These three new releases by Singapore acts in the National Day period show the breadth and range of music made by independent home- grown talents.
The Only Way Is Up is the fourth album release by punk trio Iman's League, one of the scene's most underrated bands.
The new tunes are fast, furious and chock-full of earworm-inducing hooks, filling the gap left behind by the disbanding of local pop- punk elders Plainsunset.
Honed by years of doing live shows not just in Singapore but also in countries such as Japan and South Korea, the band radiate unbridled enthusiasm with their songs.
Guitarist-singer Nuriman Mohd Nor and bassist-singer Ishyam Lal Abdul Jalal's harmonised vocals drive the tunes, as twangy and serpentine riffs grapple with power chords in most of the nine tracks.
The band also stretch their musical muscle with Rescue Me, which eschews the overdriven electric guitars and drums for acoustic guitars, all without losing their vigour. Unplugged does not mean unexciting.
THE ONLY WAY IS UP
Shao Jean & Leyeux
Awaken is a collaborative EP by Shao Jean, a Los Angeles-based Singaporean songwriter, arranger, producer and musician, and American singer-songwriter Leyeux, and it exudes pastoral charm.
The tranquil vibes belie each of the six richly textured songs. Deftly plucked acoustic guitars coalesce around dreamy strings and intricate percussive beats as Leyeux's warm and honeyed voice soars above it all.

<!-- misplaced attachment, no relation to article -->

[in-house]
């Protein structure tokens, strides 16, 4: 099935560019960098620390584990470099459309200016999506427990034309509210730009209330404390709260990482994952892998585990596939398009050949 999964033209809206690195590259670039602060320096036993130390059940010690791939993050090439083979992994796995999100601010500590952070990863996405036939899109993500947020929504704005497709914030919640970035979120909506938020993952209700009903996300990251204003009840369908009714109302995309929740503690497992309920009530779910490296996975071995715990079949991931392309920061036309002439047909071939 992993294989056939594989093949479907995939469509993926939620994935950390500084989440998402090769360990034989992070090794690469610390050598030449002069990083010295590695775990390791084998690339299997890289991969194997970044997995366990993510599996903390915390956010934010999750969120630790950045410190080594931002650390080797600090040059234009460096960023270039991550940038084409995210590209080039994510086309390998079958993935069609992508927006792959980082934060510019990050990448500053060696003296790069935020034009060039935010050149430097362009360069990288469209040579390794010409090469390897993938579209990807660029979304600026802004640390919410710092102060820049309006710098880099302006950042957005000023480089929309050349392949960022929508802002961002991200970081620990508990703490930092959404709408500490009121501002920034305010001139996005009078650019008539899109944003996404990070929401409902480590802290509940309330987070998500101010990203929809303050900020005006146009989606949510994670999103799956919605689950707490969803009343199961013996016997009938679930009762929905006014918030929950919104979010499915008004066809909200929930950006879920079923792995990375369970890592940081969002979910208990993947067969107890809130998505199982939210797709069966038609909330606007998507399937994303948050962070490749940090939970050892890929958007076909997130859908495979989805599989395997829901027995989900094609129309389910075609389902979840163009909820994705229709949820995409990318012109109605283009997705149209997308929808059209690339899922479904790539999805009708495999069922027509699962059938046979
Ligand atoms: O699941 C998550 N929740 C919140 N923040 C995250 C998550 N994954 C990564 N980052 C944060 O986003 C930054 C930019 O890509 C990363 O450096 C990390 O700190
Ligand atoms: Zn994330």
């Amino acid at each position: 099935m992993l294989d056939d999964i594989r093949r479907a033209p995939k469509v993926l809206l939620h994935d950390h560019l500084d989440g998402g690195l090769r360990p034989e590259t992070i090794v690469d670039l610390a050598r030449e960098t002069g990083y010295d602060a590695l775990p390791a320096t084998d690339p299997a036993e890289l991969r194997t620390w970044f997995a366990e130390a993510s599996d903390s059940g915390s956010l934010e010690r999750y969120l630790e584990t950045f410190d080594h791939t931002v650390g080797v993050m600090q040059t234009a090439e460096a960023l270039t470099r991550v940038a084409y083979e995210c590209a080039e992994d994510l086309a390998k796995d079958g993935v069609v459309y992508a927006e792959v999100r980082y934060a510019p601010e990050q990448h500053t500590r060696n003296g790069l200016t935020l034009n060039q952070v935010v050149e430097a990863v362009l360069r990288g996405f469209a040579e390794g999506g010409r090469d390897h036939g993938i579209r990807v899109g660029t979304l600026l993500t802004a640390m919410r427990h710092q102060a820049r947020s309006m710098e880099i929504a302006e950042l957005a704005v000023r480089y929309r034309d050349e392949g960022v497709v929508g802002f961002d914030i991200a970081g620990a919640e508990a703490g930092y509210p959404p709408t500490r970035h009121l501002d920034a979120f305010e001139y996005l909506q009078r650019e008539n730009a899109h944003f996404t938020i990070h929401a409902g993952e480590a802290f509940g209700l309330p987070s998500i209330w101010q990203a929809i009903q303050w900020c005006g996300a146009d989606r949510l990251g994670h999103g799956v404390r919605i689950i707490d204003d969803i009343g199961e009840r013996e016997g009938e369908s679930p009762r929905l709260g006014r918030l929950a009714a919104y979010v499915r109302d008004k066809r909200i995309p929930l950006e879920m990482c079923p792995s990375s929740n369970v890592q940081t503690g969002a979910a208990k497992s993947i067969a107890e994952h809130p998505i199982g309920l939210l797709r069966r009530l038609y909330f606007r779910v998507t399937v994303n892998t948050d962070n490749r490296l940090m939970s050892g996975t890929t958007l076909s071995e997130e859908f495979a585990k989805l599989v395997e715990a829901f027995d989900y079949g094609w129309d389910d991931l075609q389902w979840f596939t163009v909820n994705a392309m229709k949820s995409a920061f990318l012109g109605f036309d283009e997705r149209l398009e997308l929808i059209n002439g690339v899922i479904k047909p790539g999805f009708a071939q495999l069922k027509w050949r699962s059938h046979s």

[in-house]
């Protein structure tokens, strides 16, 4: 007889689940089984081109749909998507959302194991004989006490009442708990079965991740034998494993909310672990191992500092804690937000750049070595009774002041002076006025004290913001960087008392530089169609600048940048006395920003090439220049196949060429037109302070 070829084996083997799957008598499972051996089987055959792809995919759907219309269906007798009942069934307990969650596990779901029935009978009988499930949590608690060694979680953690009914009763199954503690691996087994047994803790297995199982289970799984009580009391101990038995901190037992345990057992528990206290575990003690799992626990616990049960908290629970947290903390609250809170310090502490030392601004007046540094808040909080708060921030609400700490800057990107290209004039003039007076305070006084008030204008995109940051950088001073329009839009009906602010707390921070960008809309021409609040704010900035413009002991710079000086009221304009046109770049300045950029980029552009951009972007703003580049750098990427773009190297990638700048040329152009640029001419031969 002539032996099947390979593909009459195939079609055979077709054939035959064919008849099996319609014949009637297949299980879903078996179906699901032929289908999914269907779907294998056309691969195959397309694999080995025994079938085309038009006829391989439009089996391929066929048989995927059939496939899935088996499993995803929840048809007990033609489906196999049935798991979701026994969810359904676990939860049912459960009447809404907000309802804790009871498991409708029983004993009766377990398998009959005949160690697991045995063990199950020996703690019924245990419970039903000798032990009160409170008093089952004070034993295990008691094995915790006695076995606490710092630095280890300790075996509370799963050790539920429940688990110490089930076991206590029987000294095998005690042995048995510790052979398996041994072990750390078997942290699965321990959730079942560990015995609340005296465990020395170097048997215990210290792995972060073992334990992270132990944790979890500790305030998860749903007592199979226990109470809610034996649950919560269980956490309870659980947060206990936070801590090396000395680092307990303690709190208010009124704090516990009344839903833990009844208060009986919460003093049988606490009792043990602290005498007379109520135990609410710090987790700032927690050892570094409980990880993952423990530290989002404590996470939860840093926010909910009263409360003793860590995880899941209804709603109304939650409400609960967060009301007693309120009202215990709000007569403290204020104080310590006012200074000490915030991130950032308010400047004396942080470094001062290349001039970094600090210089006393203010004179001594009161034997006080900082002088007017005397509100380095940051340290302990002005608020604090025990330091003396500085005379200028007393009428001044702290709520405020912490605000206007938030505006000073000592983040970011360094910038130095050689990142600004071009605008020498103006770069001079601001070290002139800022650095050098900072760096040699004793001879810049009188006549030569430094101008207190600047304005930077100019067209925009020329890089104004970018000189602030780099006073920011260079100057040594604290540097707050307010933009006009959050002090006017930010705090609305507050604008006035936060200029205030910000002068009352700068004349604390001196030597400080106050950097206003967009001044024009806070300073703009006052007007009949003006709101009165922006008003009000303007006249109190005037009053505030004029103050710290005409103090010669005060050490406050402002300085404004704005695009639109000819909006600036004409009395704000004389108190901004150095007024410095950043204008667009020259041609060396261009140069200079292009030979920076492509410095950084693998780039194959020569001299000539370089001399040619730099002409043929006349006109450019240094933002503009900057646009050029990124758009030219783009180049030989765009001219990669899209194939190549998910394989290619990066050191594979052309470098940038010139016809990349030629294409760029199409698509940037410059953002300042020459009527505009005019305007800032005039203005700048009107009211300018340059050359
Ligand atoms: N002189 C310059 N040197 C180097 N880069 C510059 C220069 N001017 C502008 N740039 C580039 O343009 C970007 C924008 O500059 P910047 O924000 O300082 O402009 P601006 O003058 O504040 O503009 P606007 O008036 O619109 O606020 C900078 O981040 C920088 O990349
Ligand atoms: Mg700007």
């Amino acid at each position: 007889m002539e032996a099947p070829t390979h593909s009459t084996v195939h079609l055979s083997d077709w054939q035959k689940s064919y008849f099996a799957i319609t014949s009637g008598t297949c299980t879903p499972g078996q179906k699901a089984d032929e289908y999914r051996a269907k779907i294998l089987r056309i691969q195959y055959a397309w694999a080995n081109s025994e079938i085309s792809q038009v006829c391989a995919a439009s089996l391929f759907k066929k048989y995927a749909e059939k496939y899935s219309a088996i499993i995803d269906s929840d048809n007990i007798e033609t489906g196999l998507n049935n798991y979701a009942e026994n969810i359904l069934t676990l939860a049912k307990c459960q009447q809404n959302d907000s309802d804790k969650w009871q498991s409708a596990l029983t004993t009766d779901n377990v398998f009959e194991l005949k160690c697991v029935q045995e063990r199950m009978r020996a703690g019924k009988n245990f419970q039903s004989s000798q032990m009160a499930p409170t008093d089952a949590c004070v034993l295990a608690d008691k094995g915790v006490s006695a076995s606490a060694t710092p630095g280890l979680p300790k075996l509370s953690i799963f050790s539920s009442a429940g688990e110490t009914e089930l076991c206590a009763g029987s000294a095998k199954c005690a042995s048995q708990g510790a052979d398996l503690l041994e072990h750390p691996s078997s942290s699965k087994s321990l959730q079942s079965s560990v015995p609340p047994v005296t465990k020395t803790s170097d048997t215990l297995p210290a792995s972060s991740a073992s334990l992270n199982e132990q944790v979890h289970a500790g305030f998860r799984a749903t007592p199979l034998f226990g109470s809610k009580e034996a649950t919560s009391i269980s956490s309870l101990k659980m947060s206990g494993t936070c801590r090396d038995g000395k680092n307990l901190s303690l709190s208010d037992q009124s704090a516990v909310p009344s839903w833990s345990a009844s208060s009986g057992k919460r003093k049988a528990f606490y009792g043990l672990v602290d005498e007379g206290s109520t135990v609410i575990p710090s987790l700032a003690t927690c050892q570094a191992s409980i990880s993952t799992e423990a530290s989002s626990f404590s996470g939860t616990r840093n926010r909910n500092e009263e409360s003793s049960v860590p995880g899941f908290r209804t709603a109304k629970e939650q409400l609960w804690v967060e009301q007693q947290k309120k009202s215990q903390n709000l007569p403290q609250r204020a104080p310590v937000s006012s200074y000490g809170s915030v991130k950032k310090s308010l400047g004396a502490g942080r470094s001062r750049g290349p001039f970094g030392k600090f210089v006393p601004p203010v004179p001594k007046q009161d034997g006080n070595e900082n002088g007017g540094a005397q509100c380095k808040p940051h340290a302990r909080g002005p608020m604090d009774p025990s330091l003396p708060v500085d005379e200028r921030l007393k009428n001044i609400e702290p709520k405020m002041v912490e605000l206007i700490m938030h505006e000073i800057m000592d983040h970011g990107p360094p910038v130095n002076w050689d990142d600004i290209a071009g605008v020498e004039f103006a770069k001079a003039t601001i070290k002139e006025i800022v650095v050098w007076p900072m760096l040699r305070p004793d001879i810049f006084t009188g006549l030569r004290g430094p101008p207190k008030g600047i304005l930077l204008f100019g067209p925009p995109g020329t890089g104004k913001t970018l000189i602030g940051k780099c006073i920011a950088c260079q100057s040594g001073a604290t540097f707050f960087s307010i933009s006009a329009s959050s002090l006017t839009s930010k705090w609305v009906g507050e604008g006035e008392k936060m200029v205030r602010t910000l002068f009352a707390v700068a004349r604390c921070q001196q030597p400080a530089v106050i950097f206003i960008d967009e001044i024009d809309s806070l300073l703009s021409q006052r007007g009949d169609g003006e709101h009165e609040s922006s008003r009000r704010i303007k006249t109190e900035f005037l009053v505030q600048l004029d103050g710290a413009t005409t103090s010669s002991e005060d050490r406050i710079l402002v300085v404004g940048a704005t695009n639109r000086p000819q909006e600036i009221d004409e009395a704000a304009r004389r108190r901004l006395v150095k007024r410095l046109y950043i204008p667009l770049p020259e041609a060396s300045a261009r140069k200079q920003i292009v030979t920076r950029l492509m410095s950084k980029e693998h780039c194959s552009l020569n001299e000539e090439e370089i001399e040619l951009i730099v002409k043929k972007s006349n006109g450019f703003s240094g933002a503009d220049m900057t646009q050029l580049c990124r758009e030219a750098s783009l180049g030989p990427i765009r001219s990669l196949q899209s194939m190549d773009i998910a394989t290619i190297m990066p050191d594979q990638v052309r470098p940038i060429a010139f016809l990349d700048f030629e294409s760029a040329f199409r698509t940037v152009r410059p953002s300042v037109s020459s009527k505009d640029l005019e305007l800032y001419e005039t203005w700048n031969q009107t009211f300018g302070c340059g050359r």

Songs such as Things Unseen have sinuous melodies that embed themselves in the mind after the first listen.
M1LDL1FE, the improbably spelled new name for the band formerly known as Take Two, trade in the restless guitar rock of their debut EP for ethereal, electronic soundscapes.
What remains is their knack for writing highly tuneful melodies. The catchy, soaring numbers in the new five-track EP are the type to induce mass singalongs at live shows - the choruses, especially, are momentous.
While Tan Peng Sing's colourful guitar work stands out, what separates the band from the standard indie-pop fare is their excellent rhythm section. Bassist David Siow and drummer Jeryl Yeow have a solid, seemingly symbiotic, connection, breaking out into flashy, funky beats when a song calls for it, such as in Distraction, and smartly holding back to let the other elements shine when they need to, such as in How You Forget.
What they need now is a knack for coming up with a better band name.